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An exhibition of Hope

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An exhibition of Hope

An exhibition of Hope

I recently applied to take part in an exhibition at the Menier Gallery, London.

It was organised by Leila Bibizadeh, fine artist and founder of Exhibit Here who runs regular exhibitions in prestigious galleries.

The exhibition was part of project Paintings in Hospitals, a national charity which aims to boost wellbeing in clinical settings through art, and the theme was ‘hope’.

Leila invited artists to consider what gives them hope or what they’re hopeful for – whether that’s a person, people, places – and express this through art. My niece, Anastazja (Nastka), instantly came to mind – she’s currently undergoing treatment for neuroblastoma, a rare type of cancer.

I applied for the exhibition, submitting a painting I’d done of my niece and I was moved by the response I received from Leila. Not only was I invited to exhibit, I was also asked if my painting could be used for the main exhibition poster. Leila’s words were so kind I thought I’d share them with you:

“I was very moved by your painting and would like to ask if I may have your permission and your family’s permission to use your artwork for the exhibition poster. I appreciate the subject of your painting is very sensitive and understand if you would prefer for me not to do this.”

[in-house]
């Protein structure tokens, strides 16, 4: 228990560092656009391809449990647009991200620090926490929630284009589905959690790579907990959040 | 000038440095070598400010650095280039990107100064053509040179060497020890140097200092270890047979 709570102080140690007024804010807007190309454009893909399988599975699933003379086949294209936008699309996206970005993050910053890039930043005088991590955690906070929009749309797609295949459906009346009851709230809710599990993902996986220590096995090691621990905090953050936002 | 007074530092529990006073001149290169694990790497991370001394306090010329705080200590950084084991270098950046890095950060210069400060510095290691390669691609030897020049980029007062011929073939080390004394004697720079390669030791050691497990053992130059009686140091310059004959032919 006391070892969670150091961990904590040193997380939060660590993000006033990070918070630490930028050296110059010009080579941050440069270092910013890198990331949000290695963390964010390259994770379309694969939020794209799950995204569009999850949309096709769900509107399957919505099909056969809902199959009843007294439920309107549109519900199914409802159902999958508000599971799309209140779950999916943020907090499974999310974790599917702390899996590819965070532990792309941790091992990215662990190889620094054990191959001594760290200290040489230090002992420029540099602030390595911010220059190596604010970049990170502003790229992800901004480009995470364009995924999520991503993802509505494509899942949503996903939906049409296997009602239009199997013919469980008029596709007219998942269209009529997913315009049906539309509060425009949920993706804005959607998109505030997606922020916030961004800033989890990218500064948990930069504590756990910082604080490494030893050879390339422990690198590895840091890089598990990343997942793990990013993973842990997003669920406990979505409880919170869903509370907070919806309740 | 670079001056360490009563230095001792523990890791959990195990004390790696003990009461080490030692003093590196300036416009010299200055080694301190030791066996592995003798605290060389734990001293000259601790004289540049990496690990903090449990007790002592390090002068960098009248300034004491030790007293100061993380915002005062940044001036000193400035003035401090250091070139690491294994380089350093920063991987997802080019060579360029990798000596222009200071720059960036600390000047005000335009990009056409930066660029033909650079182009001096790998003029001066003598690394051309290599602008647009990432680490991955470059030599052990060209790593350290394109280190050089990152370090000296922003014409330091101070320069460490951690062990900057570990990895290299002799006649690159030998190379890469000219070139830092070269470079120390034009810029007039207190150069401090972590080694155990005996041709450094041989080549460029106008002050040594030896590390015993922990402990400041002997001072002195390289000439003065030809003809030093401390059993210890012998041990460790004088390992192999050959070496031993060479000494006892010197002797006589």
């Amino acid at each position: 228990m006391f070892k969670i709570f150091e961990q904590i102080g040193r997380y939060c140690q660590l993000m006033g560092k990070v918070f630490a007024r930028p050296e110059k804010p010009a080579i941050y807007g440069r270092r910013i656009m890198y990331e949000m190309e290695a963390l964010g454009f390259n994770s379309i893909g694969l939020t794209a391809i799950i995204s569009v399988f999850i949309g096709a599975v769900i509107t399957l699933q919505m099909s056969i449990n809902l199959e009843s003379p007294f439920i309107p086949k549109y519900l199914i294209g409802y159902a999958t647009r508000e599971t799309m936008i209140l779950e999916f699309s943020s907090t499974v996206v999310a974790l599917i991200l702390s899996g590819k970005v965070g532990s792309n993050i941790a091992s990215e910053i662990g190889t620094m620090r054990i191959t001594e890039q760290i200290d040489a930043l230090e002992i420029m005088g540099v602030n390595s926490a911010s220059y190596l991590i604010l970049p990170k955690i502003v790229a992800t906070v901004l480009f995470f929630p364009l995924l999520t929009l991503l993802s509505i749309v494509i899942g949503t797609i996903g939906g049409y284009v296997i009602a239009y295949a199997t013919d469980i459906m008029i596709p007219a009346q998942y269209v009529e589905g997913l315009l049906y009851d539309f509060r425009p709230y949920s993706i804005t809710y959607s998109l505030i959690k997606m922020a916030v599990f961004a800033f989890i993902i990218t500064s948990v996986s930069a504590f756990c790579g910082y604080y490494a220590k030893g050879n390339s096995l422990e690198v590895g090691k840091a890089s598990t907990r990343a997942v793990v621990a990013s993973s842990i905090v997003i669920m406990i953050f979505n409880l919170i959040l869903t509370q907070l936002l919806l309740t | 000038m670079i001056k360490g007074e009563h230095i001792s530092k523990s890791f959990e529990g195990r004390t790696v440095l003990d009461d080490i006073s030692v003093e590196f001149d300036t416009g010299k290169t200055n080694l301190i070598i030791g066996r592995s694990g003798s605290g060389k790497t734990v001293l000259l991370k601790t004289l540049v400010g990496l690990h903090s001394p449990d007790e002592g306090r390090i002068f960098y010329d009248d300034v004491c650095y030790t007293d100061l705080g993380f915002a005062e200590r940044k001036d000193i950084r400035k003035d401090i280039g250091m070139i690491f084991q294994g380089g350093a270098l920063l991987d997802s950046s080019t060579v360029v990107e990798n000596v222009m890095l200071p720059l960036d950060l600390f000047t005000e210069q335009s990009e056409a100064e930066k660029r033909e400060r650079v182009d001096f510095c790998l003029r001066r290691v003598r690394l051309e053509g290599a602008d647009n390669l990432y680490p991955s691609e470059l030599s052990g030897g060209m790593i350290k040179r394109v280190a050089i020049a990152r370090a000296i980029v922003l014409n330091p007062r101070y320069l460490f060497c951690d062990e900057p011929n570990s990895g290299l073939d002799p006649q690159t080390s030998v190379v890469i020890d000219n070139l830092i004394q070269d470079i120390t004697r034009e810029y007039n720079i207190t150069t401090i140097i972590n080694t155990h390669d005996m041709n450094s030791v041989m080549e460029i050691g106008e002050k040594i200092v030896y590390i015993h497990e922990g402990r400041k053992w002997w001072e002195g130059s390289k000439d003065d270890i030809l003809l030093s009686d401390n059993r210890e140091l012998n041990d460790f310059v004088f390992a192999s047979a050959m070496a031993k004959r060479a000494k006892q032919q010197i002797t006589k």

It was a real honour to be chosen as the leading artist.

On Monday 25th February I headed to London to deliver my painting, ready for the exhibition opening on Tuesday.

The Menier Gallery was a beautiful venue for the exhibition. The architecture of the building is impressive, (to say the least!) formerly a chocolate factory. It’s in the bustling location of Southwark Street (the road that links between Borough Market and the Tate Modern) – The Shard standing proudly in the background. I met Leila in person and then, with the rest of the day free, I put my ‘tourist hat’ on and explored London.

The exhibition kicked off on the Tuesday with a private viewing in the evening. There was a real variety of artwork on display – abstract, sculptures and a few portrait paintings. Each piece of artwork represented some form of hope – it was a special experience to be part of. I got to meet and talk to so many interesting artists, including Mark Welland. I was so impressed with his artwork. Afterwards, I squeezed in some more exploring – London by night. The bridges look impressive in the dark, so I happily occupied myself by taking photos.

The exhibition ran for the rest of the week and on Saturday I went back to collect the artwork. It was also my birthday, so I met my cousin at the Gallery and spent my birthday in the best way possible – with family, art and exploring!

What a brilliant week expressing hope through art.

What gives you hope?

Keep an eye on my Instagram for news of future exhibitions.

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